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Sciorra v. Slater

December 10, 2008

JANET SCIORRA, PLAINTIFF-RESPONDENT,
v.
GLENN B. SLATER, DEFENDANT-APPELLANT, AND MARY TOM, COURT-APPOINTED RECEIVER FOR GLENN B. SLATER, RESPONDENT.



On appeal from the Superior Court of New Jersey, Chancery Division, Family Part, Bergen County, Docket No. FM-02-2852-07.

Per curiam.

NOT FOR PUBLICATION WITHOUT THE APPROVAL OF THE APPELLATE DIVISION

Argued August 5, 2008

Before Judges Sapp-Peterson and Baxter.

Defendant appeals from the July 20, 2007 order entered by the Family Part: (1) approving the contract for sale of property owned by defendant; (2) requiring defendant's removal from the property; (3) awarding counsel fees to the receiver, Mary Tom (Tom), Esq.; and (4) specifying measures to enforce provisions of the order. We affirm.

The order arises out of a palimony action commenced against Slater by his former paramour, plaintiff Janet Sciorra. Sciorra claimed that in 1985, she and Slater "mutually agreed to cohabit with the intent to conduct and maintain their personal and financial lives in a family-type shared-living arrangement[]" and continued this relationship, during which they held themselves out as husband and wife and conducted all of their affairs under the guise of this shared relationship, for the next thirteen years.

In 2003, Sciorra filed a verified complaint for palimony, distribution of assets, partition, and other equitable relief against defendant. The matter was venued in Passaic County. Following the completion of discovery, the matter proceeded to trial before Judge John E. Selser. On June 4, 2004, the judge entered judgment in favor of plaintiff, which included a palimony award of $266,800. Defendant never appealed from the entry of this judgment.

Plaintiff thereafter attempted to collect the judgment and obtained several levies against defendant and also instituted enforcement proceedings. Because defendant did not cooperate, the court entered an order on April 3, 2006 appointing Tom as a receiver on behalf of defendant. The order directed Tom to "marshal together and sequester all assets, property and businesses of [defendant] to pay the amounts previously ordered by this court." The order also provided that Tom's fees as receiver "shall be paid from the assets of [defendant] so marshaled and sequestered by Ms. Tom, on further application to the court."

On October 6, 2006, the receiver filed a motion seeking an order transferring title to property owned by defendant, located at 355-359 Warwick Turnpike in Hewitt (the property), for the purpose of allowing the sale of the property. Defendant opposed the motion and also cross-moved to overturn all prior orders entered by the court. On December 6, 2006, the court entered an order approving the transfer of title to the property to Tom and also awarding counsel fees and costs to Tom. Defendant's cross-motion was denied in its entirety.

Thereafter, Tom filed a motion returnable May 25, 2007 seeking (1) court approval of the contract for the sale of the property free and clear of liens so that good title could be transferred to the purchasers, (2) the removal of defendant from the property, and (3) an award of counsel fees and costs to the receiver. Defendant filed opposition to the motion. On June 8, 2007, the court, sua sponte, transferred the matter to Bergen County after defendant filed a tort claims notice against various Passaic County judges. Prior to oral argument on the motion, defendant filed a second cross-motion seeking a stay of all proceedings pending the Attorney General's investigation into the allegations raised in his tort claims notice. The court denied this relief, and oral argument was conducted on July 20, 2007.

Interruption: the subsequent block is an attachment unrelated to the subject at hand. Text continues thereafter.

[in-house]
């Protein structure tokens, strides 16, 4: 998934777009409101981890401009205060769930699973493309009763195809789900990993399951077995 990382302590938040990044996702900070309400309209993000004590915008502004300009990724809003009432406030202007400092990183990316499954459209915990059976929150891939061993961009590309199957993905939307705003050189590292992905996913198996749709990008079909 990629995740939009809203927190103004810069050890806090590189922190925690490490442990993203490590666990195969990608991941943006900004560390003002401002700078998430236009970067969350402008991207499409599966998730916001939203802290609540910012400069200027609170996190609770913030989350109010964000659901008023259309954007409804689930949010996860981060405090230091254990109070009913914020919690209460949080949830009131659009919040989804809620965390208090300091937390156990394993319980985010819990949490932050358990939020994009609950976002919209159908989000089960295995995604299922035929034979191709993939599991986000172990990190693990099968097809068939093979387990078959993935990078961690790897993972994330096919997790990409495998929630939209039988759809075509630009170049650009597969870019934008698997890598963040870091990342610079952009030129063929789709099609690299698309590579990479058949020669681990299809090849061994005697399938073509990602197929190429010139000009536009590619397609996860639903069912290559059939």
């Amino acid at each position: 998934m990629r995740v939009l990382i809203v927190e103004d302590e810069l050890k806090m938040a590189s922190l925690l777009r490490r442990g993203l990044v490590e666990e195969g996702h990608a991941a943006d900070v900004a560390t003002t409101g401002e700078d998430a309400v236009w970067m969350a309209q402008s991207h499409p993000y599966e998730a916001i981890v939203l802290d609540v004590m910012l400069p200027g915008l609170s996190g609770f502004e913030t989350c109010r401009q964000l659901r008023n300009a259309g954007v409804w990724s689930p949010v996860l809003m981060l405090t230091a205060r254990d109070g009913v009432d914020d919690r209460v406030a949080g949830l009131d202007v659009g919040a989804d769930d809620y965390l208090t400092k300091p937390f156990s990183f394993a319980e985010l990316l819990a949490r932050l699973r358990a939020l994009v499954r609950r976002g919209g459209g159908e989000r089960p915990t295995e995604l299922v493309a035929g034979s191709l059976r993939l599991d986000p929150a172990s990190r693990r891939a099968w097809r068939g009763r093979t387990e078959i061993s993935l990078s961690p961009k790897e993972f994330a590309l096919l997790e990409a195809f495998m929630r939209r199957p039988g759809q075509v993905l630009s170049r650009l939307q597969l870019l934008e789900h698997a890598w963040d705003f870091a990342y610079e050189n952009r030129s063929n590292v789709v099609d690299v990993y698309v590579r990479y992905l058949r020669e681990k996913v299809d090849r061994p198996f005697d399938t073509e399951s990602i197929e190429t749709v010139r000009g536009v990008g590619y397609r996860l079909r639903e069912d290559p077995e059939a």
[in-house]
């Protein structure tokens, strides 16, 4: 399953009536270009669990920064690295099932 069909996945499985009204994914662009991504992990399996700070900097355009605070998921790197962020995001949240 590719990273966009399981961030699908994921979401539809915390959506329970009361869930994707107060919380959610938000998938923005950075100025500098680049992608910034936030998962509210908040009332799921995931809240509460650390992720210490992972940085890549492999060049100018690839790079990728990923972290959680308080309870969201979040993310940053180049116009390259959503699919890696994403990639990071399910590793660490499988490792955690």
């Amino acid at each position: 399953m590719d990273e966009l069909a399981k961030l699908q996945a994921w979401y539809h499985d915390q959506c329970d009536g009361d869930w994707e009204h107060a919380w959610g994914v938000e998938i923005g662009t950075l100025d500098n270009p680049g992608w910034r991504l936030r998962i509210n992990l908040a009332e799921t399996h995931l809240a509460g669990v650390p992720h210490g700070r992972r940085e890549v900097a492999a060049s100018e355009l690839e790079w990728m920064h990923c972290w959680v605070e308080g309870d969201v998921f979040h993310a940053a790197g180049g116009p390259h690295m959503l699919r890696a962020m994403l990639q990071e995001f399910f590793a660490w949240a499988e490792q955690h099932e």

At oral argument, Tom advised the court that there was a contract for sale of the property at its appraised value, but the sale was conditioned upon court approval and defendant's removal from the property. Tom also represented to the court that there were outstanding judgments against the property that exceeded the sale price for the property. She requested that the court permit her to place the proceeds from the sale of the property into her trust account and that she would thereafter "determine the priority of the creditors, come back to this court, and we'll distribute once we figure out how much money we actually have so that the buyers can get clear title to the property."

Defendant appeared pro se and essentially presented the history of his relationship with plaintiff that he believed was relevant to the events leading up to the commencement of the palimony action. He argued that he was entitled to a credit against the judgment for the $1,200 weekly receipts plaintiff received from the operation of their motel business. He also argued that the "palimony [judgment] was controlled by Chapter 4 of the [bankruptcy code]." He claimed the palimony action was barred by the statute of limitations. Finally, defendant urged that plaintiff had unclean hands.

The court entered its decision orally from the bench immediately following oral argument. The court stated:

Ms. Tom is now coming before the Court for that approval which was delineated in [Judge] Selser's order of December 6th. That's the sole application before this Court. Mr. Slater opposes the approval of the sale for reasons -- many, many reasons having to do with the history of this matter in bankruptcy court, in ...


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